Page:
Competitions develop skills that will serve students in their careers, explained Osladil. "Students designed the firefighting robot using industry-applicable hardware such as sensors, microprocessors and motor controllers as well as innovative programming that applies to industrial and autonomous machines in the world at large," said Osladil. "They also learn ‘soft skills such as teamwork, time management and budgeting."
Graduates who can demonstrate these skills are in high demand with local manufacturers, according to Steve Dicus, Deputy Sector Navigator for Advanced Manufacturing for the California Community Colleges in the greater Sacramento region and housed at Sierra College, as well as the education committee chair for the Sacramento Valley Manufacturing Initiative (SVMI). "Community college students who have worked with a team to build a robot that competed successfully in an international competition have something relevant to share at an employment interview," said Dicus. "The robotics competition enables Sierra College students to apply what they are learning and troubleshoot in real time. It is an excellent way for students to prepare for careers."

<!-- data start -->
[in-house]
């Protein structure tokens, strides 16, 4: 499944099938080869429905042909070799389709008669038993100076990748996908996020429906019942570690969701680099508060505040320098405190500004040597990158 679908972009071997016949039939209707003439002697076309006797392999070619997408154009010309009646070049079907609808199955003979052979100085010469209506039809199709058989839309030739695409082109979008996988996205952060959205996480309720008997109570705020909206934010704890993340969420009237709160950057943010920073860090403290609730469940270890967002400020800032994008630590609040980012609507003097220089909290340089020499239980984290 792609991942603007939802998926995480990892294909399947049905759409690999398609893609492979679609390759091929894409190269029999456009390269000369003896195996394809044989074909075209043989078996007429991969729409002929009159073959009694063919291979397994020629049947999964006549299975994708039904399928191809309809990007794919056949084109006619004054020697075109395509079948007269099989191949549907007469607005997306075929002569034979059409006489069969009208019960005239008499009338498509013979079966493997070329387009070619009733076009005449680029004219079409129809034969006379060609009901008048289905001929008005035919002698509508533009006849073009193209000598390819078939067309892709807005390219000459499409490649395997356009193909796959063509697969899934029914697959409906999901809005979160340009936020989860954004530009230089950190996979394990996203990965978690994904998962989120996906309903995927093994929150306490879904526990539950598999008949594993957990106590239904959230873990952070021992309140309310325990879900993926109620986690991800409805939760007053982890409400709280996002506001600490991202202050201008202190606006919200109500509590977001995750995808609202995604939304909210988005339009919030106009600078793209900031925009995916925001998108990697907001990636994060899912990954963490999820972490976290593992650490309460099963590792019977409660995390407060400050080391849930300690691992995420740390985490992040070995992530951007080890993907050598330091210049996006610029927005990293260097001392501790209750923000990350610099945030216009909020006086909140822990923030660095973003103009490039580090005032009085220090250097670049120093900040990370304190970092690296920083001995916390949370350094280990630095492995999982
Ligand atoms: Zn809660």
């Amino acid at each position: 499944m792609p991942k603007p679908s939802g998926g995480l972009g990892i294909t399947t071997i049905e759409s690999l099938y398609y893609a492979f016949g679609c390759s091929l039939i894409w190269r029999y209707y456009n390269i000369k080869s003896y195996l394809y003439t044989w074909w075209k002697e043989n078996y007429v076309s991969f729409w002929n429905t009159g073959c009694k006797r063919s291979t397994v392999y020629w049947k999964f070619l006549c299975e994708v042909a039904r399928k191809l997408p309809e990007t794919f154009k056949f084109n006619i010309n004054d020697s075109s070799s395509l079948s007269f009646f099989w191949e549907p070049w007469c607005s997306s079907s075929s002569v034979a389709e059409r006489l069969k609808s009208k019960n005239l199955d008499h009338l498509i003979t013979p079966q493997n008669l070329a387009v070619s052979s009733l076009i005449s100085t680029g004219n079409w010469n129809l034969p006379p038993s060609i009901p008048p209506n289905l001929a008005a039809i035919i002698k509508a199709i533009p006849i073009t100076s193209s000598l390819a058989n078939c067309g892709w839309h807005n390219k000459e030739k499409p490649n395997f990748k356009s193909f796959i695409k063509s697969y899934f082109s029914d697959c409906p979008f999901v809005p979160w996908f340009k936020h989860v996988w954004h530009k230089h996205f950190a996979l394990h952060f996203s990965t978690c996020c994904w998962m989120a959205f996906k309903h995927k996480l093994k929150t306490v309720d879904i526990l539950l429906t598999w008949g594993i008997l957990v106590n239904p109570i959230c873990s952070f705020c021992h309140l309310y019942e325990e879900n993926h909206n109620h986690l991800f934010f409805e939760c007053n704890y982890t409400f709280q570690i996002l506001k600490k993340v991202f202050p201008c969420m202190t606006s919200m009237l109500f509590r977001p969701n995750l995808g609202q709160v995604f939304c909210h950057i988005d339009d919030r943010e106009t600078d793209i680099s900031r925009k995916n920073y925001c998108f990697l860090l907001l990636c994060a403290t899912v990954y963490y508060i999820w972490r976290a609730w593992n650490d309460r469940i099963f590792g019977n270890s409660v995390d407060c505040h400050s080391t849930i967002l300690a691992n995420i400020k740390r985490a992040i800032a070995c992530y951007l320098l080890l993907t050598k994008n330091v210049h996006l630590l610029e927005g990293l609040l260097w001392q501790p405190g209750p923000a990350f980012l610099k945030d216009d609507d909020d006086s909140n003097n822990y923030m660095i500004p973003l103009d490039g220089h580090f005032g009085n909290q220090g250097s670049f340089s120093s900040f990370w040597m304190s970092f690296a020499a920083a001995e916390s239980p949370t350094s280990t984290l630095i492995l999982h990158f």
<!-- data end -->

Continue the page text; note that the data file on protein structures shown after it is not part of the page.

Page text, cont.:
According to Dicus, there are growing opportunities for skilled employees to work for manufacturers in the Sacramento region. "There are many career openings in product design, maintaining robotic equipment, engineering and fabricating products used in healthcare, aerospace, utilities and automotive industries as well as many familiar household products," said Dicus.
The team already has plans for next year. "The Robotics Club is a welcoming bunch of people," said Adriano. "Id encourage other students to join - all majors are welcome to get involved. We are planning to compete in the autonomous robot competition again and the club participates in other events such as the Maker Faire in the Bay Area." You can see the students robots at the Rocklin Mini Maker Faire on October 6, 2018 at Sierra College.
The summer session of Mechatronics 0001 - The Science of Electronics begins June 11 in Rocklin and registration is open for Mechatronics classes in the fall semester at all three campuses in Rocklin, Nevada County and Tahoe-Truckee. Learn more about Sierra College Mechatronics, Sierra College Advanced Manufacturing and SVMI at Valley Vision.
About Sierra College
Sierra College District is rising to the needs of our community. Sierra College serves 3200 square miles of Northern California with campuses in Roseville, Rocklin, Grass Valley, and Truckee. With approximately 125 degree and certificate programs, Sierra College is ranked first in Northern California (Sacramento north) for transfers to four year Universities, offers career/technical training, and classes for upgrading job skills. Sierra graduates can be found in businesses and industries throughout the region.